Hold the front page! We need free media, not an Order of Mates By John Pilger

9 May 2013 — John Pilger

The other day, I stood outside the strangely silent building where I began life as a journalist. It is no longer the human warren that was Consolidated Press in Sydney, though ghosts still drink at the King’s Head pub nearby. As a cadet reporter, I might have walked on to the set of Lewis Milestone’s The Front Page. Men in red braces did shout, “Hold the front page”, and tilt back their felt hats and talk rapidly with a roll-your-own attached indefinitely to their lower lip. You could feel the presses rumbling beneath and smell the ink. 

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Netanyahu's war wish By Moshe Machover

9 February 2012The Weekly Worker

The threat of a military provocation by Tel Aviv against Iran is very real, warns Israeli Marxist Moshé Machover

Image: Binyamin Netanyahu: warpath

Binyamin Netanyahu: warpath

One thing is beyond any doubt: a major aim of Israel’s foreign policy is the overthrow of the Iranian regime. What is not generally understood are the motives behind this aim, and the present Israeli government’s preferred means of achieving it. In this article I would like to say something about the motives, and then explain why prime minister Binyamin Netanyahu’s preferred means is war – one likely to ignite a major conflagration.

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11 January, 2010 — MEDIA LENS: Correcting for the distorted vision of the corporate media

Ignoring or downplaying Western crimes is a standard feature of the corporate Western media. On rare occasions when a broadcaster or newspaper breaks ranks and reports ‘our’ crimes honestly, it is instructive to observe the response from the rest of the media. Do they follow suit, perhaps digging deeper for details, devoting space to profiles of the victims and interviews with grieving relatives, humanising all concerned? Do they put the crimes in perspective as the inevitable consequence of rapacious Western power? Or do they look away?

One such case is a report that American-led troops dragged Afghan children from their beds and shot them during a night raid on December 27 last year, leaving ten people dead. Afghan government investigators said that eight of the dead were schoolchildren, and that some of them had been handcuffed before being killed. Kabul-based Times correspondent Jerome Starkey reported the shocking accusations about the joint US-Afghan operation. But the rest of the UK news media have buried the report.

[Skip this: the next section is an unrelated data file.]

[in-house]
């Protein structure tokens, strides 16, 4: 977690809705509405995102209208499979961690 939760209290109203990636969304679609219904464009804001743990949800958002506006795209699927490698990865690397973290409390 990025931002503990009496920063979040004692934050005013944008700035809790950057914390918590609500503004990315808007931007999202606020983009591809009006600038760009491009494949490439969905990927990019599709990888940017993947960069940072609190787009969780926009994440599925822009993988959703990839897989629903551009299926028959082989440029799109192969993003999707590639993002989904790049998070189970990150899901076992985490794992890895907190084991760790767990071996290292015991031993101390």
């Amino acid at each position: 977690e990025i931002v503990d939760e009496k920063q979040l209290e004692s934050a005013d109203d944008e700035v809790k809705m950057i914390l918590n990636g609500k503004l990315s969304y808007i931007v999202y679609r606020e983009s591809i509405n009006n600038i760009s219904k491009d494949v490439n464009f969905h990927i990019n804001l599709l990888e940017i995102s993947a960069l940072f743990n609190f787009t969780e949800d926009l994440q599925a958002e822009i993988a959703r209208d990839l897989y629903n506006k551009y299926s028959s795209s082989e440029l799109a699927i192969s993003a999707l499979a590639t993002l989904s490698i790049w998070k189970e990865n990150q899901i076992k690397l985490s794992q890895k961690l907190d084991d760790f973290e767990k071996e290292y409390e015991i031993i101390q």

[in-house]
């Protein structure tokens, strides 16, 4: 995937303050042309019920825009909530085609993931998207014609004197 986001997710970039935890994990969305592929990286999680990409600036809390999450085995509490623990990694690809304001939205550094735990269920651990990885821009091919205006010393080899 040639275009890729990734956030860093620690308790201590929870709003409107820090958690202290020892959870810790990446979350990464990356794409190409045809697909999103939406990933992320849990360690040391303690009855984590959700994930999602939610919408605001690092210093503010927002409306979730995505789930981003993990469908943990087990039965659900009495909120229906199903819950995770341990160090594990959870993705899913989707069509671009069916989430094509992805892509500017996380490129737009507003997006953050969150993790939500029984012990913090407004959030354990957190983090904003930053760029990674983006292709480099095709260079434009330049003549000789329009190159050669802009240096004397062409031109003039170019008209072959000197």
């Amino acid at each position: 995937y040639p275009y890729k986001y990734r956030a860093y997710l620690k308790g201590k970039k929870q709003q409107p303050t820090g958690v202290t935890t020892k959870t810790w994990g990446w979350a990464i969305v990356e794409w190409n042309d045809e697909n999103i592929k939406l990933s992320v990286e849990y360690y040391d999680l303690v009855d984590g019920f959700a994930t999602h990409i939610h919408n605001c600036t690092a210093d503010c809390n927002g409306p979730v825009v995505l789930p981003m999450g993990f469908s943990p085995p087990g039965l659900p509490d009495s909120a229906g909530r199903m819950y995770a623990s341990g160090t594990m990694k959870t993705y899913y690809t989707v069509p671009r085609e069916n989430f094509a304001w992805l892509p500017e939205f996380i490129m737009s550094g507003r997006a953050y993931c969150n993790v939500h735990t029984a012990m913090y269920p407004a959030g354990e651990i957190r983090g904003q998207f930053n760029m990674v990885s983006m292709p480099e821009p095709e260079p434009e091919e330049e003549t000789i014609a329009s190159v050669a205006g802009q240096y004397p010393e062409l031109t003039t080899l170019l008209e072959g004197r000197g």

After details of the massacre first emerged, Afghan President Karzai sent a team of investigators to the alleged scene of the atrocity in the village of Ghazi Kang in eastern Kunar province. Assadullah Wafa, a former governor of Helmand province, led the investigation. He told The Times that US soldiers flew to Kunar from Kabul, implying that they were part of a special forces unit:

“At around 1 am, three nights ago, some American troops with helicopters left Kabul and landed around 2km away from the village. The troops walked from the helicopters to the houses and, according to my investigation, they gathered all the students from two rooms, into one room, and opened fire.” (Jerome Starkey, ‘Western troops accused of executing 10 Afghan civilians, including children’, The Times, December 31, 2009; www.timesonline.co.uk/tol/news/world/Afghanistan/article6971638.ece)

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MEDIA LENS: Correcting for the distorted vision of the corporate media

November 22, 2007

Blaming ‘External Interference’

A striking feature of Soviet media performance on Afghanistan was its focus on “external interference” – primarily US in origin – and the role of this interference in fuelling the war.

In 1988, Pravda reported that Afghan president Najibula had criticised this “interference in the internal affairs of Afghanistan”. (Pravda, February 9, 1988) The newspaper failed to mention that the Soviet Union was itself guilty of illegal external “interference”. Instead, journalists blamed the West for “pouring oil onto the fire of the Afghan conflict”. (Pravda, February 22, 1987) Ignoring the fact that much of the fighting in Afghanistan was in +response+ to the Soviet occupation, the media were also heavily critical of Iran and Pakistan.

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The Death of Dr David Kelly: Opening a can of worms By William Bowles

21 July 2003

Who was Dr David Kelly?
Head of the infamous Porton Down, Britain’s own WMD factory from 1984 to 1992, and who in 1989 was approached by MI6 to help debrief a Soviet defector from the Soviet Union’s CBW programme, it seems inconceivable that a man with this kind of background and over such a long period of time, wasn’t privy to the most confidential government information, which gives the lie to the claim by the government that he was approached some time in 2002 to supply information to the September document simply because he was the most knowledgeable person in the field, unless he was utterly trustworthy on a political level. Moreover, there was a six month delay between the announcement of publishing the document and the date of its actual publication, a delay which hasn’t been explained.

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